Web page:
If necessary, transfer all plants in clay pots to strong plastic containers of approximately the same size. This is the right time to prune your plants. Remove any fallen leaves, excess foliage or unnecessary branches. So that the packing and transportation processes are not only more manageable but also much safer.

Watering plants
If necessary, treat the plants from pest infestations

3 days before the day of moving

If you move in winter, water the plants for the last time until they reach a safe place in your new home. Prepare suitable packing boxes and align their bottoms and sides with plastic sheets for added protection. Make several holes the size of a coin on the lid and on the sides of each box for sufficient air circulation inside the container. Take the black marker pen and write “FRAGILE PLANTS” and “THIS SIDE UP” on at least two sides of each moving box.

1 day before the move

If you are moving during summer, water the plants well in the morning. It’s time to dig up garden plants, shrubs or small trees that you decide not to part with. The most difficult task when digging up plants is to keep their root systems intact. Water the plant just before you try to take it out. And then dig a wide round area to pull out the entire root ball. A proven method is to use a shovel and cut out the perfect ring around the stem just below the drip line.

When taking out a plant, be careful to preserve not only the thick roots of plants but also thinner ones. After pulling it, wrap the entire root ball in a plastic bag, soil and everything. And make sure that there is always enough moisture until the plants are replanted. If you move indoor plants in cold weather, consider wrapping the roots with another layer of bubble pack.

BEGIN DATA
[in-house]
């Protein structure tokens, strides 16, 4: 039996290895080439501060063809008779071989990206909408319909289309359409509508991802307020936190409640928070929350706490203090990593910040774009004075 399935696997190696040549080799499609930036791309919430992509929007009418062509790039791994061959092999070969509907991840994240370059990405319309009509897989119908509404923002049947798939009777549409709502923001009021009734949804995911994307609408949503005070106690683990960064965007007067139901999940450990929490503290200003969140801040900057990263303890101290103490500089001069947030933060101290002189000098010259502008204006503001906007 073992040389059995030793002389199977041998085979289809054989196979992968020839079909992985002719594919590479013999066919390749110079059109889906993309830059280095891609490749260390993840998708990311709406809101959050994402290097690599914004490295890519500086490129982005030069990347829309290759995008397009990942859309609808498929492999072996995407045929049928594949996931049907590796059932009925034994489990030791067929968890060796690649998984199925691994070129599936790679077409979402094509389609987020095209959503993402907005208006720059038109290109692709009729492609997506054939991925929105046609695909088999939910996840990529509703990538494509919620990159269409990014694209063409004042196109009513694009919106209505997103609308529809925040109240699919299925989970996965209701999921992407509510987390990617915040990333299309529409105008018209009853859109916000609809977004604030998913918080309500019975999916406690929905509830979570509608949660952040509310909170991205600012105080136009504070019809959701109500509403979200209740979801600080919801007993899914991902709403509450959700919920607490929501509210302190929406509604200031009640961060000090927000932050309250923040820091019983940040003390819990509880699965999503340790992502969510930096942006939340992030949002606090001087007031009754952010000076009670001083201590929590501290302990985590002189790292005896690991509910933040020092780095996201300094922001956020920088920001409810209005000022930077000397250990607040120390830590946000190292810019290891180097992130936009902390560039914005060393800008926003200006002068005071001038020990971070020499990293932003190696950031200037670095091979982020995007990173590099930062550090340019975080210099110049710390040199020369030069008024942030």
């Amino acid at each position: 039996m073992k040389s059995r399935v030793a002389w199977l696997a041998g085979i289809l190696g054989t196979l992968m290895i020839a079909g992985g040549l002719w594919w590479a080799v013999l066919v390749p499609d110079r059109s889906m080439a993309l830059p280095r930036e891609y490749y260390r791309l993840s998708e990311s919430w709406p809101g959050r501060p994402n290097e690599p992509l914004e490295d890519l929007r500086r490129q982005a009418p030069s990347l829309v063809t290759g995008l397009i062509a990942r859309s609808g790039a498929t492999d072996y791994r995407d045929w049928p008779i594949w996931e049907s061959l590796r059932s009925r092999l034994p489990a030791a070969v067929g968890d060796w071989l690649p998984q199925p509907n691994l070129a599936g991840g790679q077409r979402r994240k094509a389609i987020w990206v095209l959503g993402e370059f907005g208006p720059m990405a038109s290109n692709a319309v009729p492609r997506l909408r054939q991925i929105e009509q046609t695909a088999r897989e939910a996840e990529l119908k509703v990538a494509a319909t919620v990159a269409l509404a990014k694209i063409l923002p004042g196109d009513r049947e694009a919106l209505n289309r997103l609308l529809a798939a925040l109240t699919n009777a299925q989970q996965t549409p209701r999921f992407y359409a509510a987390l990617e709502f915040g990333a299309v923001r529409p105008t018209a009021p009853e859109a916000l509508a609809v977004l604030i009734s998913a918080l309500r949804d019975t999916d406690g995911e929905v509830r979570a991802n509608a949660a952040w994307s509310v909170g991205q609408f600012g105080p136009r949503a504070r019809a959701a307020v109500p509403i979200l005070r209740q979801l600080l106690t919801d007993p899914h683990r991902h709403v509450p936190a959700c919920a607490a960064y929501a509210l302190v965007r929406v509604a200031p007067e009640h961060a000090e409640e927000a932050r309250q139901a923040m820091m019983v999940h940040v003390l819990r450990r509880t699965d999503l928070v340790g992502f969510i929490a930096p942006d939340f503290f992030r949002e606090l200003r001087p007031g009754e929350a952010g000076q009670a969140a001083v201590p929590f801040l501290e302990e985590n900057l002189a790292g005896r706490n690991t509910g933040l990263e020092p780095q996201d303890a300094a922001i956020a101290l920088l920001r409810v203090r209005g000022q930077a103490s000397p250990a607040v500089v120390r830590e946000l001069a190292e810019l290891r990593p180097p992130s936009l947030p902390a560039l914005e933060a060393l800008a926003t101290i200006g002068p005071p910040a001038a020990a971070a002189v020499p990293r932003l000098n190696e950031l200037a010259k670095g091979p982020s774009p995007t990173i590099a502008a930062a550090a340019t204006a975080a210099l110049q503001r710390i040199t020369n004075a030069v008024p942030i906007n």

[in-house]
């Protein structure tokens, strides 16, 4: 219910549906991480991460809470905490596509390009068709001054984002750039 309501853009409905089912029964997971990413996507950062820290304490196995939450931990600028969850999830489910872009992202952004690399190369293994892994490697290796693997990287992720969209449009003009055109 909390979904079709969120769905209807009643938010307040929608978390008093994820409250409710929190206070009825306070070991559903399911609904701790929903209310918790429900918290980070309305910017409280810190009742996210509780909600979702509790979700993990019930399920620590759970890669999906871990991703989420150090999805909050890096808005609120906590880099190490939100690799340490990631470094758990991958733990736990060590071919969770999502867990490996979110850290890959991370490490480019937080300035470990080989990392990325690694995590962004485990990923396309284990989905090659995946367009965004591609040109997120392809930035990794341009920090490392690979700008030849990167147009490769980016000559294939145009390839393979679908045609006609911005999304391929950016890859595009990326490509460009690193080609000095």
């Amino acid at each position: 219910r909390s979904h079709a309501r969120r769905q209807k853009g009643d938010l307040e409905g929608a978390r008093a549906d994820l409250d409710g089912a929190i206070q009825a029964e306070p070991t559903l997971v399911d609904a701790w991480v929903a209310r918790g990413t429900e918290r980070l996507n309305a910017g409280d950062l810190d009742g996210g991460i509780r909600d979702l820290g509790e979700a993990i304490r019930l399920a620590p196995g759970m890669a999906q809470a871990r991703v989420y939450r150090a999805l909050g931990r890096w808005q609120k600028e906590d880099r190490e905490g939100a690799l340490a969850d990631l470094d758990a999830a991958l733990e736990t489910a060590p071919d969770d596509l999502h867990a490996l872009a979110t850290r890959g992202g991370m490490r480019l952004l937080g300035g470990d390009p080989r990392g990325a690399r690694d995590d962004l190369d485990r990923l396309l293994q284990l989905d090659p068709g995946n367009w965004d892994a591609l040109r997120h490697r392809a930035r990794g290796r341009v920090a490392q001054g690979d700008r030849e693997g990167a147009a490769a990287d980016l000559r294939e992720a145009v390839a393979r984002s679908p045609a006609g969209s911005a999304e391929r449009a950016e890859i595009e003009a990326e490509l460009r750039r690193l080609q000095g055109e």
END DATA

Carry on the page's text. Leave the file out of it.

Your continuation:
How to pack your plants for moving

It is time to pack your plants for relocation. Or, in other words, it’s a moving day!

  • Wrap each clay pot that you haven’t replaced for one reason or another in one layer of wet packing paper. And then put a few more layers of dry paper over it. Plastic pots do not need moisture, so wrap them only in dry paper.
  • For each plant in the pot, make a hard paper protective sleeve that matches the height of the plant and the diameter of its pot. Carefully place the protective funnel on the plant and stick it well.
  • Place wrapped plants of the same size in the appropriate moving boxes, leaving enough space between the tallest plant and the container lid.
  • Pack the pots as close as possible. And then use plenty of shredded paper to fill the holes around the pots to prevent unwanted contact during actual transportation.
  • Close the covers and seal them with foil. If you cannot close any covers tightly, just fasten them in place. Thanks to the ventilation holes that you have already made on the containers, your plants will not need to hold their breath on the road.
  • If you pack your plants for moving properly, your valuable plants should survive on the road for up to 2 days.
Packed plants
Make sure that your pre-packed plants are the last thing loaded in your car before you move